No point making a decision. I've pulled quite a few nice brachs this year, but this smorgasbord of about 1,000 intact ones spanning 6 species from Penn Dixie will have to be the winner this year.
I'm begging off the best coral of the year, and a few other categories. I can say the fossil I collected that came from the farthest distance from home would be the Cretaceous oysters and sundry bits from Magoita Beach in Portugal.
But this year would not have been anywhere near as spectacular if it weren't for the people whose time, company, and generousity truly made it shine. Apart from Deb, I can certainly add to the roster of great fossil companions, Tim J., Malcolm T., Roger F., Jay W., Kevin B., Kevin K., Jason R., Ralph J., Marc H., Ron B., and others I may have neglected to mention.
Best year ever! And thanks to the visitors to this blog for reading. Perhaps more posts will be in the offing as winter time means being holed up indoors and engaging in some prep.
UPDATE: Malcolm just showed me a few bugs of mine and Deb's that he prepped. A true master. The left one is Ceraurus and the right one is a Greenops.
This past year has been precedent-setting for fossil collecting as it has also meant a staggering number of new and fascinating specimens added to a collection that seems to have colonized a lot of space in the house. No fewer than 8 trips to Hungry Hollow, countless trips to my nearby “honey hole,” some visits to the Ottawa and Rideau rivers, and 2 fabulous multi-day adventures at Penn Dixie. Deb and I have found numerous trilobites, including several full prone Greenops widderensis, well over a hundred Eldredgeops rana rollers and prone specimens (this in itself a major change from a few years back when I hadn’t bagged even one full specimen), and some fairly large and nearly complete Pseudogygites latimarginatus. And that’s just the trilobites. Several new types of corals, gastropods, brachiopods, crinoids, and cephalopods were also added - and even a fish plate. So many were gathered, in fact, that I was glad to be able to sell off some excess in support of the United Way campaign at work.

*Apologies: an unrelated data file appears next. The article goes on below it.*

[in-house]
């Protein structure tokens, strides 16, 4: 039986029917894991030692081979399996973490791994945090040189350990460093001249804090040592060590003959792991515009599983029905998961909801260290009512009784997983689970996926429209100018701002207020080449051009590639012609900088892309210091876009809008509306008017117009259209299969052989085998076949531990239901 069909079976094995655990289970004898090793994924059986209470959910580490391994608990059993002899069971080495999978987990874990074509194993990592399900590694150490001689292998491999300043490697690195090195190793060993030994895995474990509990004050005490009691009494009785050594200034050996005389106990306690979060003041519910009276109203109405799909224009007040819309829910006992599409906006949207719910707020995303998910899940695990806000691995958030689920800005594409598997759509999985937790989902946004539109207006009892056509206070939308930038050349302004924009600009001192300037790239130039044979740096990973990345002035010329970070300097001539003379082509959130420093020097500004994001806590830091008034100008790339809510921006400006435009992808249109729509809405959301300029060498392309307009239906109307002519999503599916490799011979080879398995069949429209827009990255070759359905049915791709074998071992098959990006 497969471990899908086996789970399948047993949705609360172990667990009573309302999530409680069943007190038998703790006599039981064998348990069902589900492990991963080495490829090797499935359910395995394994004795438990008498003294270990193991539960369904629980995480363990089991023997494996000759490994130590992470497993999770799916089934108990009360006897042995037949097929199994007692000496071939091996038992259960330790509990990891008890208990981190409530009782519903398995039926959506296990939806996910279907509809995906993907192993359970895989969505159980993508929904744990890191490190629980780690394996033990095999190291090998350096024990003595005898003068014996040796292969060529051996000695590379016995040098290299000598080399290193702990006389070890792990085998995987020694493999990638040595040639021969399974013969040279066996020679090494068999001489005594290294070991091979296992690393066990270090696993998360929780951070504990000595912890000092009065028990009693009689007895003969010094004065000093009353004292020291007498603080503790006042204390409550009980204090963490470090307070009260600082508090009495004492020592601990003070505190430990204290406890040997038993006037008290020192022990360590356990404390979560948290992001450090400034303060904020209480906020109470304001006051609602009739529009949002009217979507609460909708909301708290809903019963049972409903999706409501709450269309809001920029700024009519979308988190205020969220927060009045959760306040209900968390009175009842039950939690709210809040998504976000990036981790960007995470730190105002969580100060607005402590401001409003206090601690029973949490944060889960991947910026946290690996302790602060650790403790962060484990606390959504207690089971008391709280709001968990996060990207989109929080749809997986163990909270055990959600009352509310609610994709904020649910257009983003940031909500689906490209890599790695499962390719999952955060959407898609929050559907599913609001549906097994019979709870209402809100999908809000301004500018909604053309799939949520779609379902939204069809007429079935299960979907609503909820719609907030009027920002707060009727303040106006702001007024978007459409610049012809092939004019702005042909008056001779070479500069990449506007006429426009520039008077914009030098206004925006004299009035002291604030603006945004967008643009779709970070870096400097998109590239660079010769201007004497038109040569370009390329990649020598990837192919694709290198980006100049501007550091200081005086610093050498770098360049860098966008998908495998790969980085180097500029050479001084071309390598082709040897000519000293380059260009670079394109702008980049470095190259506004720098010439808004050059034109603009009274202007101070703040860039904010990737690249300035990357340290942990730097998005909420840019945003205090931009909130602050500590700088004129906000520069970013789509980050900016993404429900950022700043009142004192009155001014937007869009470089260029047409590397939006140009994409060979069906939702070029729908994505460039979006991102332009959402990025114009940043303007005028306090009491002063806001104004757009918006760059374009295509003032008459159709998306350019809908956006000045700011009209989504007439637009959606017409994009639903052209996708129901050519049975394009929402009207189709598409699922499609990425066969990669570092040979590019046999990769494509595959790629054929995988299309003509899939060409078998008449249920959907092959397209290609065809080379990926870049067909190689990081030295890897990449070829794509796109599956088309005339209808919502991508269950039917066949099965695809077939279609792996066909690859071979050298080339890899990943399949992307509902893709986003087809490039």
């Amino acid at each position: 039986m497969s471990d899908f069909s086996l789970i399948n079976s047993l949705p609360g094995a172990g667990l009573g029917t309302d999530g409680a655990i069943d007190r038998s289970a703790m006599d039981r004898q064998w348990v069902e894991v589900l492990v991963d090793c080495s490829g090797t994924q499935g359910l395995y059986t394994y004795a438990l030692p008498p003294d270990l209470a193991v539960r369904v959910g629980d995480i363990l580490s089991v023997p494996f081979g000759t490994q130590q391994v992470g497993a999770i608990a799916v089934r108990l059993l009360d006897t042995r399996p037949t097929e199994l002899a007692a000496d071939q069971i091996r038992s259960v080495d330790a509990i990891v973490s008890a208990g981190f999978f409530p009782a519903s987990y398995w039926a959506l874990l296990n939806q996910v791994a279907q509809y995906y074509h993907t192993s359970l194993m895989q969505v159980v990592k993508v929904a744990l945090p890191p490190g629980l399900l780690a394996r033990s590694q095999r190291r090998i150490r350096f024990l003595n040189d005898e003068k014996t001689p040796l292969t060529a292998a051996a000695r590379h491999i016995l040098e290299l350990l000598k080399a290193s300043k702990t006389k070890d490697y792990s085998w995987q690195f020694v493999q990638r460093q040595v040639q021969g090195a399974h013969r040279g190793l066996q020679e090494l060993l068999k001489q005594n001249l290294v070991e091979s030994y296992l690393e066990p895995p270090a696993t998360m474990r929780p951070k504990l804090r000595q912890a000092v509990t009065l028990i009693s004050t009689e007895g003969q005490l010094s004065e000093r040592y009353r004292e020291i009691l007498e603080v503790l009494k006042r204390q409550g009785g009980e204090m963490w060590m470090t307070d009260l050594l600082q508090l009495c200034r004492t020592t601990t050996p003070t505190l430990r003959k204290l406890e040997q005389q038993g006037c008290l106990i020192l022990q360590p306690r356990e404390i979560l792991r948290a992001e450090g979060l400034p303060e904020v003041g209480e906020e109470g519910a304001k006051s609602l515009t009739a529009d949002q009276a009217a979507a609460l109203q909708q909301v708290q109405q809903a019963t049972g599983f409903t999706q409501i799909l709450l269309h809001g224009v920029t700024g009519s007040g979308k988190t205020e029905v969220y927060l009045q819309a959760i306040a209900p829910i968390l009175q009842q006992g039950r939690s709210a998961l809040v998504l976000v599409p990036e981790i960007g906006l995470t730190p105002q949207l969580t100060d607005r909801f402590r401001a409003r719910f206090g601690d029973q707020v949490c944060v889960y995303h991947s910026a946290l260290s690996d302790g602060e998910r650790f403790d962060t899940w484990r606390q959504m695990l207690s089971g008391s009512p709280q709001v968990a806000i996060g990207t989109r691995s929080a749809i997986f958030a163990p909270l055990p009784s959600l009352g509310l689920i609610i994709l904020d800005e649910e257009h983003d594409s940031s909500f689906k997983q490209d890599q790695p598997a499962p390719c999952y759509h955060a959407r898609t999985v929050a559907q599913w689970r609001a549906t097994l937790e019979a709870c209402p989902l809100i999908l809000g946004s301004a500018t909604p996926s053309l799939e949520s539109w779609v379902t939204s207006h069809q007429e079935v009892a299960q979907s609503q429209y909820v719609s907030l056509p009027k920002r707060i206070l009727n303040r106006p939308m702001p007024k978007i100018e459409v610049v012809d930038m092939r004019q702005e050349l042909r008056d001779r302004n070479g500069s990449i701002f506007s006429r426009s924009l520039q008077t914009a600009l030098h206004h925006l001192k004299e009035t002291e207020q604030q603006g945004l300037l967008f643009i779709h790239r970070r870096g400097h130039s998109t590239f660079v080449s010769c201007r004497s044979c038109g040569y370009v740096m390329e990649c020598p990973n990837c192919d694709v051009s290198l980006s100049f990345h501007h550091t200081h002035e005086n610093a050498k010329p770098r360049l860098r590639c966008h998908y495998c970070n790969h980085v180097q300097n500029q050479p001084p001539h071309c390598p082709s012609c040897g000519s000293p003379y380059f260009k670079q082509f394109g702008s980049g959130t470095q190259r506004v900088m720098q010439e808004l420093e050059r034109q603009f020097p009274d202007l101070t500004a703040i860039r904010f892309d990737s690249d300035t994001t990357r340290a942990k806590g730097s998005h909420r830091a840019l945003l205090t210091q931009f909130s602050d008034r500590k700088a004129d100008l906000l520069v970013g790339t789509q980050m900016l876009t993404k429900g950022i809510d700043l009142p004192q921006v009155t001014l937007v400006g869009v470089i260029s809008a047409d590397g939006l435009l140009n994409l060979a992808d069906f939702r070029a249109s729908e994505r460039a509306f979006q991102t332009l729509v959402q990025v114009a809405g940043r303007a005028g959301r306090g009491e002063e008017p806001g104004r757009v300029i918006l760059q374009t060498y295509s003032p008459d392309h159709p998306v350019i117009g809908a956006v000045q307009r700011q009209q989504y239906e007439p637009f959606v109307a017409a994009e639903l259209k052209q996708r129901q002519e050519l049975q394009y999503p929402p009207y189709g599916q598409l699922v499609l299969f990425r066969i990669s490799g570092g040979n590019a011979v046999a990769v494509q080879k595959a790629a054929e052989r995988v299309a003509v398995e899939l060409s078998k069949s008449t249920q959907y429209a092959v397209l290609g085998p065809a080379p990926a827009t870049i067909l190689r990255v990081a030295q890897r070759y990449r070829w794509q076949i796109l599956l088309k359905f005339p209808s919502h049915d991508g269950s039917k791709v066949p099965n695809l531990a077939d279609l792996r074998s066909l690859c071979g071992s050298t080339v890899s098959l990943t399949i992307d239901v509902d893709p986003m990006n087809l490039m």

The above trilobite, Flexicalymene ouzregui, was my first fossil purchase, a gift to Deb for all her great work and finds this past year. It is Ordovician in age and from the Atlas Mountains in Morocco.
Coral of the Year prize is tied with this specimen and one acquired from a trail. Both are Devonian
A lot of contenders for Assemblage of the Year, but the usual stuff from Arkona can take a backseat this time. It is a tie between this gravestone-sized block of black shale from Ottawa with plenty of Pseudogygites latimarginatus trilobites (and nautiloids), and an assemblage of Eldredgeops rana from Penn Dixie
Among a lot of brassy-coloured Goniatites and sundry other Devonian goodies, this slightly pyritized nautiloid from the Widder shale weathered out whole and not in its usual crushed state in the shale, earning it Cephalopod of the Year.
It was a bit of a challenge to settle on Gastropod of the Year, what with some neat high-spired specimens, but let's give the honour to my specimen Naticonema lineata from the encrinal layer of the Arkona Fm.
Although I did find a crinoid "bulb," I'm giving this pyritized beauty from the Arkona mud-shale Crinoid of the Year even if it is just a stem.
Amidst hundreds upon hundreds of brachiopods collected this year, including giant spirifers and the like, I could have copped out and said all of them are deserving of the honour of Gastropod of the Year, but let's opt for this specimen that preserved the umbilicus.
And the only fish fossil contender of the year, a confirmed fish plate from the Widder Fm
Contenders for Trilobite of the Year are legion. Instead of simply picking the biggest or most "perfect" specimen, this year is a tie between a Greenops widderensis that Deb found in the brittle Widder shale of Arkona, and an Eldredgeops rana that had been twisted and wrenched into an odd configuration, found at the Hungry Hollow Mbr of the Widder.
What follows are some odds and sods I hadn't got around to posting. Until the 2017 collecting season!